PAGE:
Raising the Tone: Etiquette for Picking Up the Tab and Editing Friends -The Toast

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Please send your etiquette-based questions to advice@the-toast.net, subject line: “Ms. Proprietypants.” The archives can be found here.


I am a maid-of-honor who cannot afford to throw her best friend (the bride) a shower/bachelorette party. My friend is super chill and not really into all the trappings of a traditional wedding (I am the only bridesmaid), but she did express a desire for a karaoke bachelorette party (in town, no destination disasters.) I would love to host this for her.

However, I am very broke, and even more so after paying the associated costs of wedding finery, accommodations, car rental, etc. I assumed that an event like this would be pay-your-own way, but another friend of the bride’s got in touch with me to feel out plans for the party, and her note included the phrase, “whatever you think is best and works for your budget.” Now I am scared! Am I expected to cover the costs of karaoke for 10-15 people? Private room karaoke can really add up, and people have a habit of skipping out on the bill even during non-festive occasions.

The bride is also on a tight budget and it does not feel right to ask her for help. What should I do? Am I reading too much into a random and certainly well-intentioned email?

Oh, lovey! To be broke is not that fun, and it causes even more woe when it triggers social stress!!! Your bachelorette party, as conceptualized, sounds pretty great, as those things go! What will you sing?! I will be singing this; thanks for asking.

The larger answer to your question is that no, of course you don’t have to pay for the whole thing! Can you imagine what that would look like in the extreme? Poor, put-upon bridesmaids funding Neon-Lit Destination Disasters?! Who knows if that’s even what that email lady meant, but just put her out of your mind immediately and feel no shame in making this a collaborative financial effort. You will do the planning; everyone [except the bride] will do the paying*.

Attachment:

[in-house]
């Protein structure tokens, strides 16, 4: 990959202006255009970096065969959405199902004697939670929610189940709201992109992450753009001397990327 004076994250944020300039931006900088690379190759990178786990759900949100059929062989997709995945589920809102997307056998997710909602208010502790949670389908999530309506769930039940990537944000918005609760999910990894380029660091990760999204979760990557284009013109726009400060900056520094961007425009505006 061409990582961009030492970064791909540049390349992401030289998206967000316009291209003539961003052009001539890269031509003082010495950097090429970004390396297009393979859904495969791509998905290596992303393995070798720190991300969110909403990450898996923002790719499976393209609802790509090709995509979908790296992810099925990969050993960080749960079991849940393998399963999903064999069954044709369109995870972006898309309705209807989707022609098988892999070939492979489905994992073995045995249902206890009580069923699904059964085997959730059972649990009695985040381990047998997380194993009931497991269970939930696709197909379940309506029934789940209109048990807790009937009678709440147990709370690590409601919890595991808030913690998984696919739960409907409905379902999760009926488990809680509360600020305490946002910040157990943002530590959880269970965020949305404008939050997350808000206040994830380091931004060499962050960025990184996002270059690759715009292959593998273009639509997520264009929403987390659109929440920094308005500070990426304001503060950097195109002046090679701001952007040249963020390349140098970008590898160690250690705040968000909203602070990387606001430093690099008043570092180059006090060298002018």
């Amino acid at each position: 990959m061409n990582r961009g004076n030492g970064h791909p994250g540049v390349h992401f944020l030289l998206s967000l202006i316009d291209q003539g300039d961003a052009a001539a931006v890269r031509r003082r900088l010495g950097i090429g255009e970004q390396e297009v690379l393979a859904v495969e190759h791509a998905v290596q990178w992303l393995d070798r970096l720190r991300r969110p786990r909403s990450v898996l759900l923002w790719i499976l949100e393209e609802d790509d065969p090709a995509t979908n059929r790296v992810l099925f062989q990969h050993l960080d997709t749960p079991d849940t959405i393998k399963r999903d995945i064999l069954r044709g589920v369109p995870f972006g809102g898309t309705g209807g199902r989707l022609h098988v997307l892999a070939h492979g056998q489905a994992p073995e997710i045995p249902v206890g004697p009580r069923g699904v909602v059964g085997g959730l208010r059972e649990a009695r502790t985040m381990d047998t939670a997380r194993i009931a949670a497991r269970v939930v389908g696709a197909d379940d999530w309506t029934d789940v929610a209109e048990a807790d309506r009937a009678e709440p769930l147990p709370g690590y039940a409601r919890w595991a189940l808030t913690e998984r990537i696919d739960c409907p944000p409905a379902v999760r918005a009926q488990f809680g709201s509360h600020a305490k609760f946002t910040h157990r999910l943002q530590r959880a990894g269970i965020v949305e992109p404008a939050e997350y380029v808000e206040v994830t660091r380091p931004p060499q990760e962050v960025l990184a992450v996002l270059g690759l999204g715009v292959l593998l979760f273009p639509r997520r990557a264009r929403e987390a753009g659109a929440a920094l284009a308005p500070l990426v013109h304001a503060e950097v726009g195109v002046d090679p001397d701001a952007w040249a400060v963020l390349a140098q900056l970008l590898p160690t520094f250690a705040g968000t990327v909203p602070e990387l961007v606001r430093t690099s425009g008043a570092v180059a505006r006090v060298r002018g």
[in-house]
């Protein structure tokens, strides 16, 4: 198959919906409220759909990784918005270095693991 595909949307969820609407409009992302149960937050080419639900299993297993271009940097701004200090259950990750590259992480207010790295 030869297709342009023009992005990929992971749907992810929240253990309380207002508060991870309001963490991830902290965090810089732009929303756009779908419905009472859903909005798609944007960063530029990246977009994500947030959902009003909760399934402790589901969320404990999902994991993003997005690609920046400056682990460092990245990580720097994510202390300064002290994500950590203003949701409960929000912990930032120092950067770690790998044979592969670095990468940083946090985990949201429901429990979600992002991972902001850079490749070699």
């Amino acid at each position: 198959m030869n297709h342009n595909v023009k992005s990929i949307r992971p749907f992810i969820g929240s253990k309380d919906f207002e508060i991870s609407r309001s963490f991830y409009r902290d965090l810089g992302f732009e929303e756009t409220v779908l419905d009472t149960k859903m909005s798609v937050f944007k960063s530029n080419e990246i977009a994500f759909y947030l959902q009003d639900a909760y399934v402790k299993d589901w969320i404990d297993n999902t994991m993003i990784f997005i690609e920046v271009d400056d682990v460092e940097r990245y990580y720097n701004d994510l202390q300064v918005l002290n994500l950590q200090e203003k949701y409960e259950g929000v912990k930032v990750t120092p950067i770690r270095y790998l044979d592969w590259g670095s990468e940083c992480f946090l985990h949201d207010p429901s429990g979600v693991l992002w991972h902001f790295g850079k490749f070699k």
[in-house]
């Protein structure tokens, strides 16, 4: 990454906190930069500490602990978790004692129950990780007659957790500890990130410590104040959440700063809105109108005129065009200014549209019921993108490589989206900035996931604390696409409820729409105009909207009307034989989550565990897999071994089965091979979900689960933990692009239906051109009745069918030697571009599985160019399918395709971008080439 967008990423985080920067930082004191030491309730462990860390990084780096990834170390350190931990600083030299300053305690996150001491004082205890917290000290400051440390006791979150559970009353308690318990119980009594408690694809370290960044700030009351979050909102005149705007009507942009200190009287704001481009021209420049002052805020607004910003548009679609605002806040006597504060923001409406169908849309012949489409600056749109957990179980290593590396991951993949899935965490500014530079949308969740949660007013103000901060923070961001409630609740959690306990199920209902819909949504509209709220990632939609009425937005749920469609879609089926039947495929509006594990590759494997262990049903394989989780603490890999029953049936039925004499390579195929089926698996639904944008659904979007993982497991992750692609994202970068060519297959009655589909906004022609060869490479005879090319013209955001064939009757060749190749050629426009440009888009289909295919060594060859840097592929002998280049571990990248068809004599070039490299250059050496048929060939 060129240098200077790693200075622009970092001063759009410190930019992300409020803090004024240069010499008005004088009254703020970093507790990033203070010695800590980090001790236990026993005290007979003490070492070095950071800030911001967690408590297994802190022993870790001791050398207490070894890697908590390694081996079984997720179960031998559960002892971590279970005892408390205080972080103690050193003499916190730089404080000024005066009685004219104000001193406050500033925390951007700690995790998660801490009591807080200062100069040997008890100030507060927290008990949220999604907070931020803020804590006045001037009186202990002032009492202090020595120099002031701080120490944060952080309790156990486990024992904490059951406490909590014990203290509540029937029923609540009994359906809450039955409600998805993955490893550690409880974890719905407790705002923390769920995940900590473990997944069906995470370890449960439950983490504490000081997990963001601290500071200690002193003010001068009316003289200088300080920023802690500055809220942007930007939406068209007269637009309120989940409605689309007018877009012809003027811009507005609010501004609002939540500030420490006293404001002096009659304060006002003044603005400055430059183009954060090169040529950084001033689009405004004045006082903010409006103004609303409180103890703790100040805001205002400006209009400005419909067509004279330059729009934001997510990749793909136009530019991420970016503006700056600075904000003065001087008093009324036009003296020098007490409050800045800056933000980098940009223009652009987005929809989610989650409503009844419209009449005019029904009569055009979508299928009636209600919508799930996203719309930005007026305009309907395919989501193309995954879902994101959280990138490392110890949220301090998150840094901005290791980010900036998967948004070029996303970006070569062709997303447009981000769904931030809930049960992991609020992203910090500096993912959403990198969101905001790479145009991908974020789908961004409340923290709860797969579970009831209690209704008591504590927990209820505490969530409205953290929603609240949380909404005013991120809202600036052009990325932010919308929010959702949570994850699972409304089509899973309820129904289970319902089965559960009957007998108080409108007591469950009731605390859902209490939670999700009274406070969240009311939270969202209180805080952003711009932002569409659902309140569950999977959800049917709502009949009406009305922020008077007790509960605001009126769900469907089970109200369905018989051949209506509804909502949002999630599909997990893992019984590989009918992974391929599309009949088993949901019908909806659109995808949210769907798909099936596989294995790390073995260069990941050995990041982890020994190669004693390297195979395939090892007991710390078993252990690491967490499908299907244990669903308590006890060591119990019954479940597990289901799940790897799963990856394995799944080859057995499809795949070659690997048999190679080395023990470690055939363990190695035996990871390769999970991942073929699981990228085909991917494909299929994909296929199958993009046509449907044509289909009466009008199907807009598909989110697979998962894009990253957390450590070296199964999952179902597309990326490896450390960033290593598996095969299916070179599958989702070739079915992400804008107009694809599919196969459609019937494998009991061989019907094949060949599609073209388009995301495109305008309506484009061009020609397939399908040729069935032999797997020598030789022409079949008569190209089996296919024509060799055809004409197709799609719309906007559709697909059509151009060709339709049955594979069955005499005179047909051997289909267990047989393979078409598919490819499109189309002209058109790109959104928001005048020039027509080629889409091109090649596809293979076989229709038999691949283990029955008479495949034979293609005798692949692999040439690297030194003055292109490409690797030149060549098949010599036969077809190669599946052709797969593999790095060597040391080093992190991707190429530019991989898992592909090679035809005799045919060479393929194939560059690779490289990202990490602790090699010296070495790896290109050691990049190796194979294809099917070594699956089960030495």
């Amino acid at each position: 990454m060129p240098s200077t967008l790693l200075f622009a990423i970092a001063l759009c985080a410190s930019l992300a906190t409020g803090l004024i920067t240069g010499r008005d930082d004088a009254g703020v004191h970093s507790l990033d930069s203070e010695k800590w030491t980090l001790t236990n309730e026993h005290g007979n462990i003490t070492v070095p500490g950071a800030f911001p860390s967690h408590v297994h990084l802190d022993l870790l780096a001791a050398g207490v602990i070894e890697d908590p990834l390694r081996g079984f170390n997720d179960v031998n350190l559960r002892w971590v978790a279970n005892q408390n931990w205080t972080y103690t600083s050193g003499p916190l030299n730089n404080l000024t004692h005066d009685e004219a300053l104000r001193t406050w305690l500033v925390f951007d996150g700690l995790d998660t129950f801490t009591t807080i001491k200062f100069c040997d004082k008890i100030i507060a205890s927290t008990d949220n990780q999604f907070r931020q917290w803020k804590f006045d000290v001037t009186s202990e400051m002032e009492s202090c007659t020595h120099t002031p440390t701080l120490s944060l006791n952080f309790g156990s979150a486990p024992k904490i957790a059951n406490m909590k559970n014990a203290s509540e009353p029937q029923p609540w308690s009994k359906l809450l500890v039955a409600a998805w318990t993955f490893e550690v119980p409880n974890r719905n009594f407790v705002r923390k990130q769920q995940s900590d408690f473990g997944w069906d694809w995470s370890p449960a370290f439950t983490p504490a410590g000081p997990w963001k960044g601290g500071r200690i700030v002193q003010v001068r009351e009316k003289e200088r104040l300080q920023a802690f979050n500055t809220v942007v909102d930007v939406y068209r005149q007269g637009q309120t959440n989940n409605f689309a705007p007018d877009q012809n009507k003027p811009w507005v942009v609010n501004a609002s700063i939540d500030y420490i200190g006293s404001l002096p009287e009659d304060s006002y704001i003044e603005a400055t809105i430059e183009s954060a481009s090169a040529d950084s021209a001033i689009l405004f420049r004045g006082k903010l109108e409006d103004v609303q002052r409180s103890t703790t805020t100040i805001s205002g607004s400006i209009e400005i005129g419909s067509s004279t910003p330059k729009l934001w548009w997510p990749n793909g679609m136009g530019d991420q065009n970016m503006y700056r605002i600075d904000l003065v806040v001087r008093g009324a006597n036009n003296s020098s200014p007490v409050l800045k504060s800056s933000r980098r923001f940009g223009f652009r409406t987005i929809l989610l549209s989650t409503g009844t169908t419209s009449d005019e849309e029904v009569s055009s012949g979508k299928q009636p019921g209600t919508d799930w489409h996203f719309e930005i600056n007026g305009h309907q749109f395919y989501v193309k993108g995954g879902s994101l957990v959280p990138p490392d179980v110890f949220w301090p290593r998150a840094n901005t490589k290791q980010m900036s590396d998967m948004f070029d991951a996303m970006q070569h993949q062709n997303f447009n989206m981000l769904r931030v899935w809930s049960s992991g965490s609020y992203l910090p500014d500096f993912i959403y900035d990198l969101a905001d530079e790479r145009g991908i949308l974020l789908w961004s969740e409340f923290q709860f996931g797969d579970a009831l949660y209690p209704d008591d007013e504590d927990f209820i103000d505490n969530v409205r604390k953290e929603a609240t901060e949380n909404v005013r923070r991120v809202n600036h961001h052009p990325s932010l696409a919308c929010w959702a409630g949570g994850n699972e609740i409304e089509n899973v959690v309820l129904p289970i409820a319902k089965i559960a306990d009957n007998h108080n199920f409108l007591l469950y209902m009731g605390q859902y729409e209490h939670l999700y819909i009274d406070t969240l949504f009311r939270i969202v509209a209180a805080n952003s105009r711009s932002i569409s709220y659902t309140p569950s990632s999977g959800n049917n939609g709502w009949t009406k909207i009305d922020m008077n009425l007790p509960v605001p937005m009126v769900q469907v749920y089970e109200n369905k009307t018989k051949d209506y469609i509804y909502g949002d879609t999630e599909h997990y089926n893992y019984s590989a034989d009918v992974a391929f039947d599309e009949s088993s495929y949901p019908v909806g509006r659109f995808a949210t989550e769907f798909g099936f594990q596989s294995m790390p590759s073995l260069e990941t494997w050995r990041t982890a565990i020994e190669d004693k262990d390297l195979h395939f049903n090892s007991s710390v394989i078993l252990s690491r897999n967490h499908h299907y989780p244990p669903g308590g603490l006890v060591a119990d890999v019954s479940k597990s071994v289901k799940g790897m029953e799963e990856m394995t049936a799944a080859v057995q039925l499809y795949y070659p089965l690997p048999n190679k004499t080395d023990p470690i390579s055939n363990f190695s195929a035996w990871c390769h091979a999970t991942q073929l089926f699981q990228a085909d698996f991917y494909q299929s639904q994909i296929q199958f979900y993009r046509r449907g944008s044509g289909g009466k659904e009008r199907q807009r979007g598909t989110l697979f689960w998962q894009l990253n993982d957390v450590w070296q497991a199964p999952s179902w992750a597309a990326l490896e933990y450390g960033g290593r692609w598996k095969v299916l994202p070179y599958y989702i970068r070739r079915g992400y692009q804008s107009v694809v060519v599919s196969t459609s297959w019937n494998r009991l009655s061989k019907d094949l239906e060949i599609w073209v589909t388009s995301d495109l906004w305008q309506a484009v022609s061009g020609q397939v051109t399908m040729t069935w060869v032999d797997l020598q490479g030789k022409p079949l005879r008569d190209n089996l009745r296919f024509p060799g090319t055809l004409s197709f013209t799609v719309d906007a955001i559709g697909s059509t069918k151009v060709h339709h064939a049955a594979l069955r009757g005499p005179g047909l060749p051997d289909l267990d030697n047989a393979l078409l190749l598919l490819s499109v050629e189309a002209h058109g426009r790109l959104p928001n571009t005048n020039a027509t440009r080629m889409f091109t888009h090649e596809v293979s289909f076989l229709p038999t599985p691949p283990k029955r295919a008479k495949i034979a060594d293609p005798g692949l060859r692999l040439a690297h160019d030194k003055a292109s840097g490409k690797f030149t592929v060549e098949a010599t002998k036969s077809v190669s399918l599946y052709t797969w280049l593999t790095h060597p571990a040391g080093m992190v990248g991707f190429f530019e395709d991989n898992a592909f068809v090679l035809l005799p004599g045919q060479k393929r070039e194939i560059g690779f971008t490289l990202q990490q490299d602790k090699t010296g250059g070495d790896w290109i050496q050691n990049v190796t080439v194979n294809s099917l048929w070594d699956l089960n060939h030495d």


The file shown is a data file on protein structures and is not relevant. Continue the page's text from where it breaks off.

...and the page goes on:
So yes, in principle you are absolved, but in practice what should you do? That is another question entirely, because you are chillingly correct that private room karaoke is a recipe for you getting stuck with a huge tab, no matter what Miss Proprietypants writes on the internet about manners and dollars. Here follows your bespoke game plan.

First, if you can, definitely make a rez at a place that has a bar located outside of the private rooms so that people have to get up, order, and pay for their own drinks. (Obviously what you don’t want is someone coming to the rooms to take orders and handing a massive bill to you, the last person left standing.) You may have to do a little research, but it will pay off in the end–LITERALLY!!! (Bah-dum ching! She’s here every month, folks.) Once you’ve found a suitable venue, book the room for a set number of hours. Find out how much this will cost (Call this number R.) Divide R by the number of invited guests (call this number N.) Call the result X. (This is math, like we were talking about last month! It is so important in our busy modern world today.)